I was particularly struck by an exchange between he and a Japanese lieutenant.

'What do you think of the culture of a people who could drop such a terrible weapon on the people of Japan?'

'To give you an honest reply, I would have to ask my own people. And of course I would have to begin with those who were walking to church on Sunday on Red Hill in Hawaii when your planes struck them.'

My own discussions with young Japanese of today have them almost thinking that the story of World War II was basically that the US began dropping Atomic bombs on them for no reason.

In travels around Southern Japan Mr. Weller visited POW camps near Nagasaki and interviewed dozens of American POWs who told stories of torture, starvation, murder and above all of their travel in a 'hellship' which carried US prisoners.

A splendid book that brings to light several stories that have been little reported.
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18 of 21 people found the following review helpful
5.0 out of 5 stars The truth about the Japanese in war. February 26, 2007
George Weller's First into Nagasaki is one of the best books I've read of late. Much of what Weller tells us about the bombing of Nagasaki we already new, at least in total. Weller provides details the make the aftermath of the bombing vivid in the mind of the reader. It is such a shame that it took two atomic bombs to get the Japanese to surrender.

What I found particularly moving were the interviews that Weller conducted with surviving allied prisoners of war. The brutality of the Japanese toward helpless prisoners is still mind blowing even after all these years. Those of the "greatest generation" who fought the Japanese had ber strong feelings. On page 120 of First Into Nagasaki, Marine Sergeant Charles Eckstein summed up the opinions of most Americans who fought in the Pacific when he said "I believe the Japs are the lowest people on earth, and I would rather have spent my three years on Alcatraz." I don't think the revisionist historians can deny the truth as brought to us by Weller.

I'm also amused by a story told by Weller and reported by another reviewer by a Japanese who asked Weller what he thought about a people who would drop such a bomb on the people of Nagasaki. Weller quickly reminded the Japanese of the unprovoked sneak attach on Pearl Harbor.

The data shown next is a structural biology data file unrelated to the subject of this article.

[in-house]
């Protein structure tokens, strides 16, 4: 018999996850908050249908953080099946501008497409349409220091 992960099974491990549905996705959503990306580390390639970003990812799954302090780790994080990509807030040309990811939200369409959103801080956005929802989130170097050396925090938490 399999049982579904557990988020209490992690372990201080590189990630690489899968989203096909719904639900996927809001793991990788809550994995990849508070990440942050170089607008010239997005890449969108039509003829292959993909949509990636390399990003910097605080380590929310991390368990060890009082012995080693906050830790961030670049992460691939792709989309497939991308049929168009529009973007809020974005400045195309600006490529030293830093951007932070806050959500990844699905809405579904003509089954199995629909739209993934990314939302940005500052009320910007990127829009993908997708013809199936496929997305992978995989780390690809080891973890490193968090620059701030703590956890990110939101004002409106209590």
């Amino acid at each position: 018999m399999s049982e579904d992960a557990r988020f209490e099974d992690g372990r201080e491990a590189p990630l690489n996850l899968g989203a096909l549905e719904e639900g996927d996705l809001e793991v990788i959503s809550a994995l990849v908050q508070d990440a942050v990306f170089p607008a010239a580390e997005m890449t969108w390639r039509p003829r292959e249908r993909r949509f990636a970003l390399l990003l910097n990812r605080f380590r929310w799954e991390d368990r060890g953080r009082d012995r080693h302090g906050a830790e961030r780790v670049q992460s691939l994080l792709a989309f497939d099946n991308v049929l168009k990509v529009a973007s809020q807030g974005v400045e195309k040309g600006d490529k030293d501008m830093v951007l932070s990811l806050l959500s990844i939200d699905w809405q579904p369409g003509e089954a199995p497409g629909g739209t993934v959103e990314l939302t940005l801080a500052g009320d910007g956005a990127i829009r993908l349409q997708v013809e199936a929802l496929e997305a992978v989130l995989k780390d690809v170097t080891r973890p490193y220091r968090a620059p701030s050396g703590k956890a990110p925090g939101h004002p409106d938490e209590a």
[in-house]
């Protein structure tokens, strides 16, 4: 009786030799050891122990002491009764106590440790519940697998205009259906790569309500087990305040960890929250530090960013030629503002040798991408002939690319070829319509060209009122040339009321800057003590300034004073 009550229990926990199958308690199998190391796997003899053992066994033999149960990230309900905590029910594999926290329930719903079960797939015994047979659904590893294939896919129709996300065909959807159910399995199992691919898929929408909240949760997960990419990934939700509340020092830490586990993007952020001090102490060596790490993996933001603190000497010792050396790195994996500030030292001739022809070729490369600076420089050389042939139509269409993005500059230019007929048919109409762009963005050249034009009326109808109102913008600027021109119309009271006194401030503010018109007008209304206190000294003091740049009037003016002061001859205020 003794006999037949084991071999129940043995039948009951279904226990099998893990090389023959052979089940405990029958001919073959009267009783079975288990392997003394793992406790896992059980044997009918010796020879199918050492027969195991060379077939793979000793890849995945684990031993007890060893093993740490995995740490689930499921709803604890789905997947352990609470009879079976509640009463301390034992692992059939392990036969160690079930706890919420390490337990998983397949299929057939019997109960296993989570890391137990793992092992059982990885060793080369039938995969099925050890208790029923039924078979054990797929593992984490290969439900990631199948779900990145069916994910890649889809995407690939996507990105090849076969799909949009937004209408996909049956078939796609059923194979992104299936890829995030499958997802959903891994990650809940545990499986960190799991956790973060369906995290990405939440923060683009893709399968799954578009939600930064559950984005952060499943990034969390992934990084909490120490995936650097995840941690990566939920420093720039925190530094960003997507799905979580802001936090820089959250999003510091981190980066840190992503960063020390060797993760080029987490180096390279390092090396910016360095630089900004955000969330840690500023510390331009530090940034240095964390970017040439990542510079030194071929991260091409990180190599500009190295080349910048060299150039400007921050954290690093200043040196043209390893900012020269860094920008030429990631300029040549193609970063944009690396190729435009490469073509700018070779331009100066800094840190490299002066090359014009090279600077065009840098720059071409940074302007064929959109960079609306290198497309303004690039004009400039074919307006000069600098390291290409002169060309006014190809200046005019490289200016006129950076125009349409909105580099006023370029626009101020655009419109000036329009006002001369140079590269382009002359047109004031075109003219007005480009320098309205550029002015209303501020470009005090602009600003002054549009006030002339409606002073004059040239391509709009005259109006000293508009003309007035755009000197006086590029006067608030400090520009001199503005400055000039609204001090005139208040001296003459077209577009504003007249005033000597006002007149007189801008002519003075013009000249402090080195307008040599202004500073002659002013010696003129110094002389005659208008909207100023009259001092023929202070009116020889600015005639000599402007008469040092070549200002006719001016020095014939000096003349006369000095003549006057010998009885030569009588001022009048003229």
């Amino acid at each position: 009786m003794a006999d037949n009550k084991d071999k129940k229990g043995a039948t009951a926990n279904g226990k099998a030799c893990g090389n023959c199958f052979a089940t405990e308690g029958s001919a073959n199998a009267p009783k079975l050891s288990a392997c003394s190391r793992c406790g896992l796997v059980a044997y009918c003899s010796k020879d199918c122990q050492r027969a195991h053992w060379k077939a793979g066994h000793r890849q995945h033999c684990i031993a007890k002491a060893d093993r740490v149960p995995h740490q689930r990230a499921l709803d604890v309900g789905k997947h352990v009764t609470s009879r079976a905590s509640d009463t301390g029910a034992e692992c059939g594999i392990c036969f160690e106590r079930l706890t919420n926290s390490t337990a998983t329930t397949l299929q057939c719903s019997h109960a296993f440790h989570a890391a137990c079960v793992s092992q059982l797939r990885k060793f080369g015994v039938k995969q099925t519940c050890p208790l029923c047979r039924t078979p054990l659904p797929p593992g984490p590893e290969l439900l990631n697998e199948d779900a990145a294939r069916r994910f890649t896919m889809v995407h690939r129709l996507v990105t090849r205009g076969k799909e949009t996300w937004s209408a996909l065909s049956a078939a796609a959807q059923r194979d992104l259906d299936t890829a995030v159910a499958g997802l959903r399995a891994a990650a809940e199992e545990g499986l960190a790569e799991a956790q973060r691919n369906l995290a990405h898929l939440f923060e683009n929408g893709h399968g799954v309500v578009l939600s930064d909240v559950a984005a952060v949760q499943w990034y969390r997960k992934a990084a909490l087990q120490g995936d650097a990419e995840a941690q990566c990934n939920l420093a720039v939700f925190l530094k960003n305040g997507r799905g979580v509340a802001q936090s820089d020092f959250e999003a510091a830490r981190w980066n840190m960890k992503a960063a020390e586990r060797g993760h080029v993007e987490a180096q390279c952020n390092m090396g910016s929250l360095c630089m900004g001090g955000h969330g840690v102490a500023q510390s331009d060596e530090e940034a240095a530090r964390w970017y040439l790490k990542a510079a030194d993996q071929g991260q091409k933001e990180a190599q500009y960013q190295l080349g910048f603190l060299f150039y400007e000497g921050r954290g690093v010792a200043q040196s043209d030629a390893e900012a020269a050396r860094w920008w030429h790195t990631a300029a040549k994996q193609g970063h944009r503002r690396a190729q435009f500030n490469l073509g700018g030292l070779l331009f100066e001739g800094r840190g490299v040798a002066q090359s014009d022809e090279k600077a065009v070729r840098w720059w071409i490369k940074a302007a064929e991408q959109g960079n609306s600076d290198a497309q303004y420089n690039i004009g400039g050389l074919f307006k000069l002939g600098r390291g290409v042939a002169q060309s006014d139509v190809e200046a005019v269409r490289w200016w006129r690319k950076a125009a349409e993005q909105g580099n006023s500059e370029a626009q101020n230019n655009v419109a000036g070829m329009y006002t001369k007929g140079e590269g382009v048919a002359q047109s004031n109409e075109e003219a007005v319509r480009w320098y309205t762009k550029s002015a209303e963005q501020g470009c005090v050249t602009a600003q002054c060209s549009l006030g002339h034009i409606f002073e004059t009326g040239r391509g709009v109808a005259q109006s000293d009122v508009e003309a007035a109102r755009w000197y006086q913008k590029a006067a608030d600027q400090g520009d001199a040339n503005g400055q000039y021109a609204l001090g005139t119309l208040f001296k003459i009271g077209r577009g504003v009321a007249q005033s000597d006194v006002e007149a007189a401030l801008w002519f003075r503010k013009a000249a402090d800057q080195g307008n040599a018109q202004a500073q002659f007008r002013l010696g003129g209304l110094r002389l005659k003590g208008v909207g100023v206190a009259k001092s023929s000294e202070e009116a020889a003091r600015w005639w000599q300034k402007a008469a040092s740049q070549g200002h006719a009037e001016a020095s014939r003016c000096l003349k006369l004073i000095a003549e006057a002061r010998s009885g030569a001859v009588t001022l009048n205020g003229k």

First Into Nagasaki should be required reading in every high school in America.

A superb read.
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Most Recent Customer Reviews
5.0 out of 5 stars Five Stars
Published 1 month ago by Gary E.
4.0 out of 5 stars The Big Bomb and what it did
This is a true story and should be read by everyone born after 1945.
Published 2 months ago by Clayton
5.0 out of 5 stars Five Stars
This is a must read. These bombings of Japan will reaffirm their need to end the war. Thanks Truman
Published 2 months ago by seasalvor
5.0 out of 5 stars Five Stars
Interesting personal account of Japan immediately after the surrender.
Published 6 months ago by Michael L. Muth
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This is a great first hand narrative of a piece of WW2 history that has been largely glossed over. It starts out as an intrepid war correspondant's tour-de-force into post atomic... Read more
Published 9 months ago by Al Zee
5.0 out of 5 stars great book!
Not politically correct but I am so happy these dispatches survived. I got it for my 90 year old dad who was stationed in Japan after the war. He loved it too!
Published 13 months ago by Ms barbara
5.0 out of 5 stars Page 88- First Into Nagasaki
The New Mexican, Oscar Otero, mentioned on page 88 carried a little Japanese pocket notepad, where he kept particular Japanese phrases. His Colonel was Col. Sholtz? Read more
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It is impossible not to sympathize with the civilians who were killed, some slowly, by the atomic bombs. Read more
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5.0 out of 5 stars All nuclear disarmers should read this book
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5.0 out of 5 stars A lost story scoops today's war reports